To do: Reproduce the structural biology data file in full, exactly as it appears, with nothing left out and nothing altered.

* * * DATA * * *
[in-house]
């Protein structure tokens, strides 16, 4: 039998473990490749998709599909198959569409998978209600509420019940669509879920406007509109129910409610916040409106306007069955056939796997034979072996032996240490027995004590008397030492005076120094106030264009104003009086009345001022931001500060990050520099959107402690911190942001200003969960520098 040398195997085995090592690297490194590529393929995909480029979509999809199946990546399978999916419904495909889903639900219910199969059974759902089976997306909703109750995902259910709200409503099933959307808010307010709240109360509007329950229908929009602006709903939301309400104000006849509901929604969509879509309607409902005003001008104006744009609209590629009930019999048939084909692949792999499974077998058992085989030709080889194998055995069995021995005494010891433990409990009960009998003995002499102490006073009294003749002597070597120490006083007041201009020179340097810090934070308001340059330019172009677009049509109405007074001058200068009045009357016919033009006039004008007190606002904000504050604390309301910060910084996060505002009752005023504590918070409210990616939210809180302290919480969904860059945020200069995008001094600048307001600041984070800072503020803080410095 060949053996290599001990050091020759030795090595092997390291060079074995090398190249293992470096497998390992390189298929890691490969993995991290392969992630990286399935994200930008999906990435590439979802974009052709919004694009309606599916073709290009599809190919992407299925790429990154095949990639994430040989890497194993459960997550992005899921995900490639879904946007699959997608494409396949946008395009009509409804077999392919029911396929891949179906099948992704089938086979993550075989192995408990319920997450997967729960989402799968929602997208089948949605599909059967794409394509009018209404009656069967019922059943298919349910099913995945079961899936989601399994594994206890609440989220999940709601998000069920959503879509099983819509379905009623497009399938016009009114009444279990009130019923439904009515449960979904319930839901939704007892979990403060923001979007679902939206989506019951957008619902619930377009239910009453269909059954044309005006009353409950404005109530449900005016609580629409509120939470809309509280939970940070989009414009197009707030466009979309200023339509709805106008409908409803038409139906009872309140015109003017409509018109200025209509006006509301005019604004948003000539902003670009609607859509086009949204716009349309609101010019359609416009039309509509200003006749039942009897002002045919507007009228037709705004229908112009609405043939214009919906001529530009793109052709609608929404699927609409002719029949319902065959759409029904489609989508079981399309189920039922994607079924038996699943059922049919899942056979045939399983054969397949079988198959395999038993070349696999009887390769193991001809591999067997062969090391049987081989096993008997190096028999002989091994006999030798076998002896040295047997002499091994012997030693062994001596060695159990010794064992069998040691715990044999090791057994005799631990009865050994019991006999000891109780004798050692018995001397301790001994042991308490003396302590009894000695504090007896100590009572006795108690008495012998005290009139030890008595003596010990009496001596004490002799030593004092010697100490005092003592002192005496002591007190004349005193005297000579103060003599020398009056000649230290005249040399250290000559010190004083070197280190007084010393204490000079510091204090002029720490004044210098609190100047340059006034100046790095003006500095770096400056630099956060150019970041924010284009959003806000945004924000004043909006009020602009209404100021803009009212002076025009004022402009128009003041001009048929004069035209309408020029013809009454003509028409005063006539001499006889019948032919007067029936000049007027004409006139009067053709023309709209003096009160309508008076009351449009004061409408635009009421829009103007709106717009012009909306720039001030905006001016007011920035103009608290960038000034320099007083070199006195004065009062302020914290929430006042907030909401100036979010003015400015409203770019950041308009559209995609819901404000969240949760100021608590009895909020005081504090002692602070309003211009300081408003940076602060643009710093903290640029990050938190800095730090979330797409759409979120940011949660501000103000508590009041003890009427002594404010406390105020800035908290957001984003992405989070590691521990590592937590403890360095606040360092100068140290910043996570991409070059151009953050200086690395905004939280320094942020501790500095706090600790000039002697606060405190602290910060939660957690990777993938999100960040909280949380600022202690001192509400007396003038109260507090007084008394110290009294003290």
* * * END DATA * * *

[in-house]
């Protein structure tokens, strides 16, 4: 039998473990490749998709599909198959569409998978209600509420019940669509879920406007509109129910409610916040409106306007069955056939796997034979072996032996240490027995004590008397030492005076120094106030264009104003009086009345001022931001500060990050520099959107402690911190942001200003969960520098 040398195997085995090592690297490194590529393929995909480029979509999809199946990546399978999916419904495909889903639900219910199969059974759902089976997306909703109750995902259910709200409503099933959307808010307010709240109360509007329950229908929009602006709903939301309400104000006849509901929604969509879509309607409902005003001008104006744009609209590629009930019999048939084909692949792999499974077998058992085989030709080889194998055995069995021995005494010891433990409990009960009998003995002499102490006073009294003749002597070597120490006083007041201009020179340097810090934070308001340059330019172009677009049509109405007074001058200068009045009357016919033009006039004008007190606002904000504050604390309301910060910084996060505002009752005023504590918070409210990616939210809180302290919480969904860059945020200069995008001094600048307001600041984070800072503020803080410095 060949053996290599001990050091020759030795090595092997390291060079074995090398190249293992470096497998390992390189298929890691490969993995991290392969992630990286399935994200930008999906990435590439979802974009052709919004694009309606599916073709290009599809190919992407299925790429990154095949990639994430040989890497194993459960997550992005899921995900490639879904946007699959997608494409396949946008395009009509409804077999392919029911396929891949179906099948992704089938086979993550075989192995408990319920997450997967729960989402799968929602997208089948949605599909059967794409394509009018209404009656069967019922059943298919349910099913995945079961899936989601399994594994206890609440989220999940709601998000069920959503879509099983819509379905009623497009399938016009009114009444279990009130019923439904009515449960979904319930839901939704007892979990403060923001979007679902939206989506019951957008619902619930377009239910009453269909059954044309005006009353409950404005109530449900005016609580629409509120939470809309509280939970940070989009414009197009707030466009979309200023339509709805106008409908409803038409139906009872309140015109003017409509018109200025209509006006509301005019604004948003000539902003670009609607859509086009949204716009349309609101010019359609416009039309509509200003006749039942009897002002045919507007009228037709705004229908112009609405043939214009919906001529530009793109052709609608929404699927609409002719029949319902065959759409029904489609989508079981399309189920039922994607079924038996699943059922049919899942056979045939399983054969397949079988198959395999038993070349696999009887390769193991001809591999067997062969090391049987081989096993008997190096028999002989091994006999030798076998002896040295047997002499091994012997030693062994001596060695159990010794064992069998040691715990044999090791057994005799631990009865050994019991006999000891109780004798050692018995001397301790001994042991308490003396302590009894000695504090007896100590009572006795108690008495012998005290009139030890008595003596010990009496001596004490002799030593004092010697100490005092003592002192005496002591007190004349005193005297000579103060003599020398009056000649230290005249040399250290000559010190004083070197280190007084010393204490000079510091204090002029720490004044210098609190100047340059006034100046790095003006500095770096400056630099956060150019970041924010284009959003806000945004924000004043909006009020602009209404100021803009009212002076025009004022402009128009003041001009048929004069035209309408020029013809009454003509028409005063006539001499006889019948032919007067029936000049007027004409006139009067053709023309709209003096009160309508008076009351449009004061409408635009009421829009103007709106717009012009909306720039001030905006001016007011920035103009608290960038000034320099007083070199006195004065009062302020914290929430006042907030909401100036979010003015400015409203770019950041308009559209995609819901404000969240949760100021608590009895909020005081504090002692602070309003211009300081408003940076602060643009710093903290640029990050938190800095730090979330797409759409979120940011949660501000103000508590009041003890009427002594404010406390105020800035908290957001984003992405989070590691521990590592937590403890360095606040360092100068140290910043996570991409070059151009953050200086690395905004939280320094942020501790500095706090600790000039002697606060405190602290910060939660957690990777993938999100960040909280949380600022202690001192509400007396003038109260507090007084008394110290009294003290």